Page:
The Page Boy

By E.B. Boatner November 4, 2010

Categories: Books, Our Affairs

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The Opposite of Cold: The Northwoods Finnish Sauna Tradition
Michael Nordskog; Aaron W. Hautala, photography
University of Minnesota Press • $34.95

A glorious holiday gift for any Finnish or sauna-loving friends (or for yourself), The Opposite of Cold traces in loving detail the history of the sauna—its arrival and practice in North America. The book richly is illustrated with black-and-white historical photos and 167 enticing color images. Far from a unique, antiquated activity, sauna still is part of many people’s lives in the areas covered here (Minnesota, Wisconsin, Michigan, Ontario, and Finland). The Duluth Family Sauna, built in 1923, is a place that keeps the tradition alive today. An entire chapter is devoted to modern sauna designs, and “Keeping the Wood-Fired Sauna Tradition Alive.” “Finland’s Sauna Culture” makes clear to the skeptic the wealth of health and social benefits of the sauna. And yes, though not de rigueur either among Finnish bathers or new practitioners, some follow winter saunas with a plunge through a sawn ice hole into the frigid waters—“perhaps,” Nordskog notes, “the most feared and the most respected activity of sauna culture.”

A Novel Bookstore
Laurence Cossé
Europa Editions • $15

It’s curious, intricate, and very French sort of mystery. Two kindred (yet disparate) souls, Ivan and Francesca, start a unique sort of bookstore at 9bis rue Dupuytren, Paris, near the Odéon. This shop, The Good Novel, will consist only of “splendid” books, whatever era or country, paying no mind to the seasonal blockbuster offerings of the big publishing houses (unless one of them should happen to publish a “splendid” work). The books are chosen by a secret committee of eight, unknown to one another, whose lists are combined and updated, continually furnishing “good novels” to The Good Novel. The idea caches fire with the cream of the reading public, but also ignites a fire under the publishers and booksellers touting blockbusters. Written attacks are made upon “elitism,” and physical attacks upon several of the committee. Cossé weaves a fantastical yet believable tale from threads of envy, hope, love, and unrequited love. Plus, as detective Heffner notes, the case requires “a dead body.”

The Peculiar Boars of Malloy
Doug Crandell
Switchgrass Books • $13.95

Funny, peculiar, and cautionary, Crandall’s paean to the hysterical nature of humankind is the tale of two boars acquired as inseminators for a Midwestern hog farm. However, they have eyes only for each another. The farmer, a diminutive man, and parent of the teen narrator, has been a hapless failure since his own school days, a laughingstock in the eyes of the town and his family—in particular his son, whose life’s duty is picking up after the follies of his parents. Ridiculed as the owner of homosexual boars, the father becomes totally deranged, hiding out in the cornfields. Sentence by sentence, page by page, The Peculiar Boars of Malloy becomes darker and more ludicrous, until the tiny town of Malloy is thronged by mobs of press and anti-gay-porker citizenry, overflown by media helicopters. The humor and poignancy are followed inevitably by chastisement and death. Intrigued? Then look up Crandall’s The Flawless Skin of Ugly People and Hairdos of the Mildly Depressed.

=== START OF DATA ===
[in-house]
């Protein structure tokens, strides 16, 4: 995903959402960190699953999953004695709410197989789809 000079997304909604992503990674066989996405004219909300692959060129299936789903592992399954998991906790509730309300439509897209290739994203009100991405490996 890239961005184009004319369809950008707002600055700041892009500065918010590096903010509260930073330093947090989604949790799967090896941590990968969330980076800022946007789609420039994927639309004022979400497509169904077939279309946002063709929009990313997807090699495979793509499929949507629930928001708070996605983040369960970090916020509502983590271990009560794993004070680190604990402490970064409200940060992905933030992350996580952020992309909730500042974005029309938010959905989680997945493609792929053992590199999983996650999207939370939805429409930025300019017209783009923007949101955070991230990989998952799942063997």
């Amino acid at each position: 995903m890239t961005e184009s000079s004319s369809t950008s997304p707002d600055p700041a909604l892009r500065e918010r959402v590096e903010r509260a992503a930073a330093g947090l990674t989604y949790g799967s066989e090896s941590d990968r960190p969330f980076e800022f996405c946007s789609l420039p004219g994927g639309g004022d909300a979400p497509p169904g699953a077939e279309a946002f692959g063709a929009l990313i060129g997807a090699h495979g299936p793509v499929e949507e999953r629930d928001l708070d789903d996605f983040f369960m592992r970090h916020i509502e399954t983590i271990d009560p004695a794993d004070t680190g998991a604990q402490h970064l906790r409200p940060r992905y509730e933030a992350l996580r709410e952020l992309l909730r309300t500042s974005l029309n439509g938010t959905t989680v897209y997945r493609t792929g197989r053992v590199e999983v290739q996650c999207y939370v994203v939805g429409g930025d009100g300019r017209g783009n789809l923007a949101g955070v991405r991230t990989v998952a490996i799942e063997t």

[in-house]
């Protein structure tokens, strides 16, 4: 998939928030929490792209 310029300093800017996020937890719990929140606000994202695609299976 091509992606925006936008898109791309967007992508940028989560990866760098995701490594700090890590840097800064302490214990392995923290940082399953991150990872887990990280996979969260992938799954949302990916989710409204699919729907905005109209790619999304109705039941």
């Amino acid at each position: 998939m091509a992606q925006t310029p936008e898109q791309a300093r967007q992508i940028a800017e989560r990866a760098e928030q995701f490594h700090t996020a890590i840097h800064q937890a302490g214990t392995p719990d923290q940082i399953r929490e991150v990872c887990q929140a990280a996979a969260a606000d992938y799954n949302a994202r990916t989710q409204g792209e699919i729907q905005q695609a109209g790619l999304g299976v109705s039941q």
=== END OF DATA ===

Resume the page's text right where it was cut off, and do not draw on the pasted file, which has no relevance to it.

Tunes: A Comic Book History of Rock and Roll
Ed. Vincent Brunner
Universe • $24.95

Here’s a stunning graphic overview of the more-than-half-century history of Rock and Roll, linking portraits, bios, and a graphic story with the artists as protagonists. Brunner is a journalist immersed in music and comics. Mathias Maizieu, Dionysos’s lead singer, penned the edgy introduction: “On the menu: thinly sliced Pixies with a drizzle of Nirvana, and a hint of a tidal wave; some crisp Nick Drake and an electrifying scoop of AC/DC, and other blood-red pastries, with a dab of White Stripes.” The energetic prose and dizzying cartoon treatment of the stories, combined with the biographies, appeal—whether you grew up on Little Richard’s “Tutti Frutti” in the 1950s, or LCD Soundsystem’s “I’m Losing My Edge” in the 2000s. Among many others, the Kinks, Jimi Hendrix, Janis Joplin, and Elvis Presley are all here. A-wop-bop-aloo-bop-a-lop-bam-boom!

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